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Nassau Chapter Practice Continuity


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About the Nassau Chapter Practice Continuity Committee

Nassau Chapter Practice Continuity Committee



Providing relief from the new Tangible Property Regulations and form 3115 filing


Carl Peterson of the AICPA just sent me this rev proc, hot off the press, providing relief from the new Tangible Property Regulations and form 3115 filing.


I’ve been the owner of a small CPA practice since 1981 and always enjoyed that form of practice. I thought about transition for someday, but never seriously for today. Then, in 2005 or so, I began reading about the demographics of our profession. Things were changing. New CPA’s were not as anxious to become firm partners as they once were, and there were shortages of new CPA’s. The profession was growing older and the days when a line would form to meet a selling practitioner were gone. Big multiples for practice sales were shrinking.


About that time I attended an AICPA Conference and a consultant to the profession named Bill Reeb was speaking on succession planning and preparing for transition. He had written a book for the AICPA and really knew his stuff. Bill talked about the aging of the profession and said “if you want good people, grow them”. I knew he was right, but in a small firm that’s easier said than done. I realized, though it wasn’t time yet, a smooth transition requires planning. I remembered that a few years earlier the NYSSCPA’s offered Succession Planning help and I thought it was time to revive those efforts. We needed a committee to help our members address and cope with transition planning. With assistance from the Nassau Chapter Board and the legal department at NYSSCPA, the committee became a reality and in June 2008, we held our first meeting. We live in a litigious world and the State Society’s legal department had concerns. So, after several discussions we developed a charter that limits our activities to education, networking and professional guidance. We do not offer products or services, including assistance with practice transition. We leave that to the commercial professionals.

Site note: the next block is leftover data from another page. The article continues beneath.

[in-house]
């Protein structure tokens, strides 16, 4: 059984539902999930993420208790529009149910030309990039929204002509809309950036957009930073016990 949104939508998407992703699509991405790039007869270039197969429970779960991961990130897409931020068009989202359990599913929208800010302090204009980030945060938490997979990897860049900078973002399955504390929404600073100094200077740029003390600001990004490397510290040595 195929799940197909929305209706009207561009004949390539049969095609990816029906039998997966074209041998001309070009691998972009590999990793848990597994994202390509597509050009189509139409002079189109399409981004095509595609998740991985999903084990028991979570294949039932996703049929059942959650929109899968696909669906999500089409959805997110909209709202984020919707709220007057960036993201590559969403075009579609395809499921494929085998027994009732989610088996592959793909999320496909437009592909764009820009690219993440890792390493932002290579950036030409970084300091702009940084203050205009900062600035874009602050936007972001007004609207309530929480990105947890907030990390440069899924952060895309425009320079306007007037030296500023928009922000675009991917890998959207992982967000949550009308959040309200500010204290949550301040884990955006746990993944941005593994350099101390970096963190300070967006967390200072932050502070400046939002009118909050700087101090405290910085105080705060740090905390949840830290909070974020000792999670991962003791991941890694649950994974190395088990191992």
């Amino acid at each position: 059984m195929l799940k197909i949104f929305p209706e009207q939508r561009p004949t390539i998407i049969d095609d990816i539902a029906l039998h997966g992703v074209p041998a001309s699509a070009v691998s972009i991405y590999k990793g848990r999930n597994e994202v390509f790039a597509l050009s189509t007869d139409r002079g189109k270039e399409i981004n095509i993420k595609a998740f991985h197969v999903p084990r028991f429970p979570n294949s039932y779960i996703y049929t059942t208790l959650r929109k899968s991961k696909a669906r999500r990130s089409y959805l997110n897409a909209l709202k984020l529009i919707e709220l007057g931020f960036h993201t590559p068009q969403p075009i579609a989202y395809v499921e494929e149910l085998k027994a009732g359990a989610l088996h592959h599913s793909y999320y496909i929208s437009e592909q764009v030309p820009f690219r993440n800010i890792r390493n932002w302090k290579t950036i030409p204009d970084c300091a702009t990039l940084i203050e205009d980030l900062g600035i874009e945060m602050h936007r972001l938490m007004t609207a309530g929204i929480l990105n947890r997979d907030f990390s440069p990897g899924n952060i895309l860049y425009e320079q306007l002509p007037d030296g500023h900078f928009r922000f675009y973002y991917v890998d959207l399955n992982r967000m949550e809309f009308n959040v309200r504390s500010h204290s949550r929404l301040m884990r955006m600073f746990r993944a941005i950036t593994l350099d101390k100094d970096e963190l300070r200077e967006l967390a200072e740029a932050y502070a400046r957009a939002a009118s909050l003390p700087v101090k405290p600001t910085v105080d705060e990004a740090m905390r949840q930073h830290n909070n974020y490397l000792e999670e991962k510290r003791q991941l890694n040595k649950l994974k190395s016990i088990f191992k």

In March 2007 a CPA friend of mine had bypass surgery. He’s a solo tax professional and this is the worst possible time for any kind of disability, but this was serious. Fortunately, he was able to find others to help him out a bit and things turned out all right. But that experience made me think. He had not given any consideration to a practice continuation agreement nor did he have his office organized to operate without him. Luckily for him, he had a speedy recovery. No one is indispensable, but to the clients of a sole practitioner, the CPA comes very close. Are you a solo? Consider what would happen to your practice if you were to become disabled. Would your practice continue to operate normally during your absence, or would there be total chaos?


In a small practice, and especially in a sole proprietorship, we tend to neglect our own affairs because we are busy taking care of clients and trying to generate revenue. However, it is in our clients' and families' best interest that we create a plan to allow our practices to continue in the event of our sudden disability or death. This is not easy for solos who often have no one to turn to. This may be why so many smart and organized small practices have not done anything about it. This is where our committee tries to help. Every practitioner needs a plan for the orderly transfer of their client base in the event of permanent disability or death and for temporary professional assistance during a period of illness.